ConnectWise LabTech 2016 Priorities
For 2016, ConnectWise is putting a heavy emphasis on core LabTech product enhancements. The efforts involve simplifying the application experience, rewriting the user interface — and gradually aligning the user interfaces across ConnectWise’s products.
“We want to make it easy for technicians to adopt and build expert systems,” says Cheloff. “We want to help partners achieve faster speed to resolution and improve the quality of their responses. Most importantly, we want no support defects older than 90 days in our product.”
ConnectWise is also watching the IoT (Internet of Things) wave, but trying not to buy into the hype. “This might be controversial but the IoT movement reminds me of the MDM movement.” Indeed, mobile device management (MDM) was supposed to be the “next big thing” for MSPs around the 2012 timeframe. But a lot of customers never adopted it.
Still, “IoT intrigues me deeply,” says Cheloff. “Anything on the network — we should be aware of it to monitor and manage it. But we constantly ask ourself, ‘Does an MSP need to manage that yet?’ We haven’t run into MSPs that have run into IoT devices yet. But I can see managing camera systems. Like I said, if it’s on the network then RMM needs to be aware of the device.”
The ultimate goal? “Now that’s pretty clear,” says Cheloff. “It’s like Arnie always says. We’re here to enable the success for our partners. We want them to consume more of LabTech so that they can make more money. We care so much about their success.”
Cheloff will drive home that point during ConnectWise’s LabTech Automation Nation 2016 conference in June. As my business partner Amy Katz recently mentioned to me: Cheloff — rather than Nachtrab — is set to keynote the conference. More proof that Cheloff is in the driver’ seat at LabTech.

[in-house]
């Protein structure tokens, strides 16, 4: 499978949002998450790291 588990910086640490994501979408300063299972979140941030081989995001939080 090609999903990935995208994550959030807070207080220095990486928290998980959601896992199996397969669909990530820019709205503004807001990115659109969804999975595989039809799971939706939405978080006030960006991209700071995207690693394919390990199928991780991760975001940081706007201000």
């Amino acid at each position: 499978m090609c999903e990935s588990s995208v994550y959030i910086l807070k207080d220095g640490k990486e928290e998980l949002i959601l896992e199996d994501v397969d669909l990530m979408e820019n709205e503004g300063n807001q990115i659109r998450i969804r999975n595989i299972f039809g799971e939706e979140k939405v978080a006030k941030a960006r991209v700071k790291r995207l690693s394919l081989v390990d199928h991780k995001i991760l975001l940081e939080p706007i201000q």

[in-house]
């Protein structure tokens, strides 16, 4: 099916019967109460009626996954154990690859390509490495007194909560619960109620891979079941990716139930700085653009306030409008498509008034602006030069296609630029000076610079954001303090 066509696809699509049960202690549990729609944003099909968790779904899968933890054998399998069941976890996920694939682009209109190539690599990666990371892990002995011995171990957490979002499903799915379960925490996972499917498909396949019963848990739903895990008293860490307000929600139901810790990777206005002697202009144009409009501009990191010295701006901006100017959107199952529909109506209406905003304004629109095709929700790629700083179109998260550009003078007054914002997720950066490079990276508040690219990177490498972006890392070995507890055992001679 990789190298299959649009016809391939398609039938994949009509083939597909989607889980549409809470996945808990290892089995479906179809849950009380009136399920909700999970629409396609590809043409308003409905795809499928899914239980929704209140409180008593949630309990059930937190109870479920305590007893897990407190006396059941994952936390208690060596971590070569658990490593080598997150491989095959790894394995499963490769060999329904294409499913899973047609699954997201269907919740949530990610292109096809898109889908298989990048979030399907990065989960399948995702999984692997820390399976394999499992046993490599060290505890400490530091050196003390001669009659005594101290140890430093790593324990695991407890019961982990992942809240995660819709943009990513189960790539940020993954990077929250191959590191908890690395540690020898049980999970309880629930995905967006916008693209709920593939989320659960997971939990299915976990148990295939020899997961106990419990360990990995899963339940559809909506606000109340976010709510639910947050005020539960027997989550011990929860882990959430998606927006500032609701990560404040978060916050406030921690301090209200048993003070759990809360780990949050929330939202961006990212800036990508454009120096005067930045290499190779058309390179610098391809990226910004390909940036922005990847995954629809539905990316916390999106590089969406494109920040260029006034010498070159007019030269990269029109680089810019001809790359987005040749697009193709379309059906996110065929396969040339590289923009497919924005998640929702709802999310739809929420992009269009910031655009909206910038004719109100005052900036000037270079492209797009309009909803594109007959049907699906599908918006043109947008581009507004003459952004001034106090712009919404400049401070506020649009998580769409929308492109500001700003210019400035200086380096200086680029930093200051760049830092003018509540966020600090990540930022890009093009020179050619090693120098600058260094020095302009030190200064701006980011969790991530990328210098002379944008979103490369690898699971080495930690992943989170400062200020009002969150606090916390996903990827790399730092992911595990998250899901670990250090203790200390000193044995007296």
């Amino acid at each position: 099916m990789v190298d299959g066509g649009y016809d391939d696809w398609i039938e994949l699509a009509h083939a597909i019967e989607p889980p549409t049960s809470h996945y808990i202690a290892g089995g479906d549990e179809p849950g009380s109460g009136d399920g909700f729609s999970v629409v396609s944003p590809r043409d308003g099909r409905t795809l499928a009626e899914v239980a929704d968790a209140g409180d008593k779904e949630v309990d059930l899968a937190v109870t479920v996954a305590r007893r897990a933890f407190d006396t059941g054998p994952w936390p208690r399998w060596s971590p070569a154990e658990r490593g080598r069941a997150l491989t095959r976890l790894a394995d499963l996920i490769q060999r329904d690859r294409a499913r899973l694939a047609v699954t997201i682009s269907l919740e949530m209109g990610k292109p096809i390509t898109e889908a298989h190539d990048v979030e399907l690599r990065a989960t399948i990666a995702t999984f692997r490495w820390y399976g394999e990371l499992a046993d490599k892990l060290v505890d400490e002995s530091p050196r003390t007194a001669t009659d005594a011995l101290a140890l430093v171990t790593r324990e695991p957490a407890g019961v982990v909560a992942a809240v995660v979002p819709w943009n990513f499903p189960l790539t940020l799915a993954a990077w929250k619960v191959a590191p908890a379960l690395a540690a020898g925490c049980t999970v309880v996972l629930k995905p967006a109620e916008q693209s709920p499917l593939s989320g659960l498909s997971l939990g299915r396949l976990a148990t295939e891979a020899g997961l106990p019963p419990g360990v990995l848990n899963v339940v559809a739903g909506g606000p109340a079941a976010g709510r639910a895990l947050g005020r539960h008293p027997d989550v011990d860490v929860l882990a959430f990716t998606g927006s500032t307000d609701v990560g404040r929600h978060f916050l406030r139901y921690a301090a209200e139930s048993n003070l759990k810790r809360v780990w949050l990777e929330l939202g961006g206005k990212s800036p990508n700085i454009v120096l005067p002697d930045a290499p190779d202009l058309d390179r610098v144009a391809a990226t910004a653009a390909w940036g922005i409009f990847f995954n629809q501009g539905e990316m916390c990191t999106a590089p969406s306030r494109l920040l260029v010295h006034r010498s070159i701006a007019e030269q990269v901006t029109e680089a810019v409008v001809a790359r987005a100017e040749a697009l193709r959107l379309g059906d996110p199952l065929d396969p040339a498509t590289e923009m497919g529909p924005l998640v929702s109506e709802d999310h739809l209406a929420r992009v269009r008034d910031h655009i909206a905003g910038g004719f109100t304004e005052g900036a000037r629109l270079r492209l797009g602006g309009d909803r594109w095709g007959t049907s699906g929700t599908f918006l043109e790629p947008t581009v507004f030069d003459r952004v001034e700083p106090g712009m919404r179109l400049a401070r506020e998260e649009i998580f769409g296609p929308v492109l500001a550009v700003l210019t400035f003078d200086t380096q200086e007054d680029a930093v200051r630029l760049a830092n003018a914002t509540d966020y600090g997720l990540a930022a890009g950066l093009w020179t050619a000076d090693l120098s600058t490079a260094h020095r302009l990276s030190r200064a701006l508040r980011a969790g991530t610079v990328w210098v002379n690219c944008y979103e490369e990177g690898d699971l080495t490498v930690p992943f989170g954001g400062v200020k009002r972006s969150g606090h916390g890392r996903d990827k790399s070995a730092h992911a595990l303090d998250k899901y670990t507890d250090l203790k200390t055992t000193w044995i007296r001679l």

The integration of the various ConnectWise products into the Business Suite has gone incredibly well for us partners, and it has happened FAST. The combo was started in January, here we are in the middle of March, and the support and management teams are pretty much integrated.
We’re also seeing a more uniform support response time across all of the products. Historically, ConnectWise support has always been nearly instantaneous to respond – LabTech took a bit longer (not bad, mind you: a few hours on high priority issues, less than a day for routine items). Since the Business Suite was announced, we’re seeing the same response rate across all of their products we use – CW, LT and SC.
The other players need to step up their game if they’re going to remain competitive- there’s an incredible momentum at ConnectWise right now. CloudConsole is a game changer, and no one has anything close to it in their product.
Hey Tom: Thanks for offering some hands-on feedback. Some readers occasionally think that I actually run all this software (I concede: I don’t). So, real-world reactions from ChannelE2E’s reader base are highly valued. Thanks again.